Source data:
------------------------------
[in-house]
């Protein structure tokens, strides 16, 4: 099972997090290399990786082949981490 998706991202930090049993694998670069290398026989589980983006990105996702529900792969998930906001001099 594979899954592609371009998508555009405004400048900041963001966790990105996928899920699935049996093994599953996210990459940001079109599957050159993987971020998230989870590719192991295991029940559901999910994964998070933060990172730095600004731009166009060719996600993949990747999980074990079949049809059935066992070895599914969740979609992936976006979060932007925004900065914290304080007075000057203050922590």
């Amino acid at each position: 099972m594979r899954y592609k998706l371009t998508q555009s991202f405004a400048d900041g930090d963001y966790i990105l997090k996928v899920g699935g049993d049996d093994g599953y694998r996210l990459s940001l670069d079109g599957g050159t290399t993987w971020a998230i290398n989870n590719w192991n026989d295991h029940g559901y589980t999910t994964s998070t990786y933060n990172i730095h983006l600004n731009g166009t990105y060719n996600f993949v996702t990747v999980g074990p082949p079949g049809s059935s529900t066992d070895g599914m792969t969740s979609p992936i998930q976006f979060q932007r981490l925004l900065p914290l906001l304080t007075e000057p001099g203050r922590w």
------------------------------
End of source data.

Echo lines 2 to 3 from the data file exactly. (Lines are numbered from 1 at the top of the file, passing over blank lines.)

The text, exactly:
């Protein structure tokens, strides 16, 4: 099972997090290399990786082949981490 998706991202930090049993694998670069290398026989589980983006990105996702529900792969998930906001001099 594979899954592609371009998508555009405004400048900041963001966790990105996928899920699935049996093994599953996210990459940001079109599957050159993987971020998230989870590719192991295991029940559901999910994964998070933060990172730095600004731009166009060719996600993949990747999980074990079949049809059935066992070895599914969740979609992936976006979060932007925004900065914290304080007075000057203050922590």
């Amino acid at each position: 099972m594979r899954y592609k998706l371009t998508q555009s991202f405004a400048d900041g930090d963001y966790i990105l997090k996928v899920g699935g049993d049996d093994g599953y694998r996210l990459s940001l670069d079109g599957g050159t290399t993987w971020a998230i290398n989870n590719w192991n026989d295991h029940g559901y589980t999910t994964s998070t990786y933060n990172i730095h983006l600004n731009g166009t990105y060719n996600f993949v996702t990747v999980g074990p082949p079949g049809s059935s529900t066992d070895g599914m792969t969740s979609p992936i998930q976006f979060q932007r981490l925004l900065p914290l906001l304080t007075e000057p001099g203050r922590w």